Supervising without Authority?


Clown in Figi - by petersbar on Flickr Used under Creative Commons, Some rights reserved

Clown in Fiji — an example of a mutually beneficial relationship.

Last weekend, someone mentioned how difficult it is to supervise people if you don’t have the authority to impose consequences when they don’t their job.

That reminded me how I often work in settings where I’m accountable for making things happen, but I don’t have any formal authority. I facilitate collaborative initiatives, or write white papers, or manage volunteers.

This lack of authority has never bothered me. My inner Minnesotan would much rather rely on softer tools to make things happen. And the part of me that reads scientific research knows that authority is the last-ditch attempt to motivate someone, and almost any other approach is more effective.

I start by helping people see the self-interest in taking on something that beyond their normal “job.” If you get cited as an expert in a research paper, or if you both want a policy change, or if you get to learn new skills while expanding your professional network, you just might sign on.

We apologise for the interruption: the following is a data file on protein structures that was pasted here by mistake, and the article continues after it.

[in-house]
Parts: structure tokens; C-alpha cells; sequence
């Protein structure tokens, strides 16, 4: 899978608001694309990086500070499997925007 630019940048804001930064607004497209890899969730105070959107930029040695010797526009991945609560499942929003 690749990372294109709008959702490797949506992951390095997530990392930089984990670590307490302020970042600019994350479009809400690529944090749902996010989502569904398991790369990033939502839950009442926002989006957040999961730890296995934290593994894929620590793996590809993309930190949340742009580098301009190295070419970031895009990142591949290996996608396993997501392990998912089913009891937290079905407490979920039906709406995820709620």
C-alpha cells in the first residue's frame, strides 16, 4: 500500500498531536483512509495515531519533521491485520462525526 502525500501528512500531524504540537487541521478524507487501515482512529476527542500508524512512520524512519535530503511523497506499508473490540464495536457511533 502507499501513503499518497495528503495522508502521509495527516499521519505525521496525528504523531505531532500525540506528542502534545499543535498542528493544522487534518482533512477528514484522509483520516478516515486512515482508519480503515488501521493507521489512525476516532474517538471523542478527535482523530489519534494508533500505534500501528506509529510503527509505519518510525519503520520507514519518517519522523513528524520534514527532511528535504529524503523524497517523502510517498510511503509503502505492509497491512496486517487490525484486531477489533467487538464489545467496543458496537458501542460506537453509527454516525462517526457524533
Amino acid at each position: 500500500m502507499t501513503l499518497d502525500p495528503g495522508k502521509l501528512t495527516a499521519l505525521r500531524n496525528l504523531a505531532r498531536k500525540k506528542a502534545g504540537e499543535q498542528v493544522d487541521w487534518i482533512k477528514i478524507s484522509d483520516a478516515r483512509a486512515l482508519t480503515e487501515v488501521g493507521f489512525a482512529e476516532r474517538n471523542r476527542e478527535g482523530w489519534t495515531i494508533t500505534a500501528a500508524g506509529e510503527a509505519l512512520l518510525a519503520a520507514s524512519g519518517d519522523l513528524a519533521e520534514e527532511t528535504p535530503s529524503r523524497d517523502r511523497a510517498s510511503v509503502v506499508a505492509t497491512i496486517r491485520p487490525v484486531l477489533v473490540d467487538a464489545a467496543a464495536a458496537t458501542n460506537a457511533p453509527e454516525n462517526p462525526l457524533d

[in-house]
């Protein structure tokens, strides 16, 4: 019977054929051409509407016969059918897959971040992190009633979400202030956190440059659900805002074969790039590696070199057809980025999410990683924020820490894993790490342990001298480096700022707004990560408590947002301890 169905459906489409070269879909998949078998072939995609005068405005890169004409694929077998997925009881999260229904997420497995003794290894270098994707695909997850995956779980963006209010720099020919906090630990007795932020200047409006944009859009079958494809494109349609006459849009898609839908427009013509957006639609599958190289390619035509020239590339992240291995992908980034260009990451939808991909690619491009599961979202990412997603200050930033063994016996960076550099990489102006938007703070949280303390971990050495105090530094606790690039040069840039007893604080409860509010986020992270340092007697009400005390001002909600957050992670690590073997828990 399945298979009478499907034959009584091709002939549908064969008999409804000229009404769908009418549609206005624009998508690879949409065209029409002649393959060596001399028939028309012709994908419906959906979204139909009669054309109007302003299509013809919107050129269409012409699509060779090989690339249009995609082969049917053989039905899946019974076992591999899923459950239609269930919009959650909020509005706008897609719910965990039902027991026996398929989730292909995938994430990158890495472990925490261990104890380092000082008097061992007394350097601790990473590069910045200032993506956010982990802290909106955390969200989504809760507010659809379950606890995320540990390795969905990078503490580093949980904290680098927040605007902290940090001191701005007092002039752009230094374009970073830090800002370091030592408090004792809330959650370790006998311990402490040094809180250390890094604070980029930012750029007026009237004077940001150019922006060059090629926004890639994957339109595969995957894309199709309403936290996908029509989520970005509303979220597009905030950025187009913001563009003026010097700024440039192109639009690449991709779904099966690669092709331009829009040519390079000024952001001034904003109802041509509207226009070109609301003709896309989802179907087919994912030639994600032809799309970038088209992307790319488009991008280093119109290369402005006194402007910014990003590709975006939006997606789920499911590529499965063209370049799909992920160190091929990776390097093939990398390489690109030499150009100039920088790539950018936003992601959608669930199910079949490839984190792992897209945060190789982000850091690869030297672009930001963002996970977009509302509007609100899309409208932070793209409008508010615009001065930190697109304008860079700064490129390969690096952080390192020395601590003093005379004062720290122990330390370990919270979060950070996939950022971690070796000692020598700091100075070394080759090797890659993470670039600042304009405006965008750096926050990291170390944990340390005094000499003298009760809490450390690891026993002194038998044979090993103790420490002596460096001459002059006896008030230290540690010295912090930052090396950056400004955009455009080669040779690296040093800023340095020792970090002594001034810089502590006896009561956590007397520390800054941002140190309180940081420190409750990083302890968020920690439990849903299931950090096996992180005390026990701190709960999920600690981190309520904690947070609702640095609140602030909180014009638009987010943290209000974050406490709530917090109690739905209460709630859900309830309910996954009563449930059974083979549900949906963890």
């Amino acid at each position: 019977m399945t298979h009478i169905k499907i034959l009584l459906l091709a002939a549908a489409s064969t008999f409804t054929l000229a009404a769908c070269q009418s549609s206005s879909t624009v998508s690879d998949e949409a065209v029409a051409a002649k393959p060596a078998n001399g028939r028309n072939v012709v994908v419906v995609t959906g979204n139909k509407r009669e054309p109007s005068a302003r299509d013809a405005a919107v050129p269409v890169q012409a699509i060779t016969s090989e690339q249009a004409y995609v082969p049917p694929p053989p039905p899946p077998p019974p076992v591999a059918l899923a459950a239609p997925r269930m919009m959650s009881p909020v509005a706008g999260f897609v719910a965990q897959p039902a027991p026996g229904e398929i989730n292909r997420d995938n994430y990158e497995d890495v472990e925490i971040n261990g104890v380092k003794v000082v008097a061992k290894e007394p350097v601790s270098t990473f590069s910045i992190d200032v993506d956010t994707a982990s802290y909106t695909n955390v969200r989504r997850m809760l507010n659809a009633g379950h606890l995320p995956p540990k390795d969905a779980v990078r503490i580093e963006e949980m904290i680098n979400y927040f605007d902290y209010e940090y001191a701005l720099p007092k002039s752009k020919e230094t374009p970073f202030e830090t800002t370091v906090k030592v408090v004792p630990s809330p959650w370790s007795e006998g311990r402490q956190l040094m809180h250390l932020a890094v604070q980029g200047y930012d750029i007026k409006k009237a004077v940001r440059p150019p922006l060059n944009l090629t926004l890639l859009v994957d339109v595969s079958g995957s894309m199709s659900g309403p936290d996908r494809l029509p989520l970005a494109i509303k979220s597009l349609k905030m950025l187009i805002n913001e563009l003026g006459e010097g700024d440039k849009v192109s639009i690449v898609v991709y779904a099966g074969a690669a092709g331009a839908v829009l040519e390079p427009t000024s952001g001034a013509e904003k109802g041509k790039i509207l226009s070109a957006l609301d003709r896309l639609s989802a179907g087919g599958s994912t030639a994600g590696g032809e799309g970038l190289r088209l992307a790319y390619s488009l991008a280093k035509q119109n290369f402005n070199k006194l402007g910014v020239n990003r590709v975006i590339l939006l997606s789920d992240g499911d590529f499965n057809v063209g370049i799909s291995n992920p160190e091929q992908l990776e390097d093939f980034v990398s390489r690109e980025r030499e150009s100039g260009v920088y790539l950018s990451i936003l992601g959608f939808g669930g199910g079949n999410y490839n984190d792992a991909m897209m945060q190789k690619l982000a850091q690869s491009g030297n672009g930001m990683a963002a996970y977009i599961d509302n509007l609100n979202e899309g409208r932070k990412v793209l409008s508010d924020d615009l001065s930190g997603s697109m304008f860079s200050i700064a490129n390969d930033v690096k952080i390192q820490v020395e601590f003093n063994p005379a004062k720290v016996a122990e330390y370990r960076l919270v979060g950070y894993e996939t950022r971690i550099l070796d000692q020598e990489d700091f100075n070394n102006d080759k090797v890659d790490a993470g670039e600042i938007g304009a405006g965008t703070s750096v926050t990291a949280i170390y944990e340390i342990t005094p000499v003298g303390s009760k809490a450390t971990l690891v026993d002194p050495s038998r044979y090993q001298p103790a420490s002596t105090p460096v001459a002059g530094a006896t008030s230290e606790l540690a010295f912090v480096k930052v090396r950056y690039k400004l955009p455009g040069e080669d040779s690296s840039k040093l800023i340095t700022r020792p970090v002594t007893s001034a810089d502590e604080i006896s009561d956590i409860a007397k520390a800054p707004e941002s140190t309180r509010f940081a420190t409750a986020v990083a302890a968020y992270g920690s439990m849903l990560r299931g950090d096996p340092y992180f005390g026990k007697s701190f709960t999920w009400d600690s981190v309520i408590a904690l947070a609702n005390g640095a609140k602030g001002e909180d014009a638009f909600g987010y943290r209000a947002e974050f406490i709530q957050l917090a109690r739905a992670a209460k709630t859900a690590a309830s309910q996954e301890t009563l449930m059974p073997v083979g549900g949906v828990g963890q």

Of course, being willing to help out with a project doesn’t always reach to the smaller details of getting things done. Someone needs to set an agenda, someone needs to make those follow-up phone calls, someone needs to draft the proposal. For that sort of thing, it’s all about the relationship, and more basic psychology.

People often do things because they want to maintain a relationship. You like or respect one another, and you don’t want to lose that. You know there may be referrals sometime in the future. So after someone signs on, I often start building a relationship — lunch or coffee, a chance to talk about the shared work, and hopefully an opportunity to find something in common or learn about one of their passions.

That relationship is part of the psychology; we like to reciprocate and to do things for people we like. Getting a verbal commitments to do something helps — we like to think of ourselves the kind of person who keeps a promise. So clear expectations go a long way. I’ve found asking people personally and directly to… draft and send out the agenda by a specific date… or call so-and-so before Tuesday… or whatever specific task by whatever date is likely to get you a yes, especially if there’s a relationship. You may need to send a reminder, but it’s likely to get done once there is a commitment.

One last pro tip. Remember to say thank you often, privately and publicly.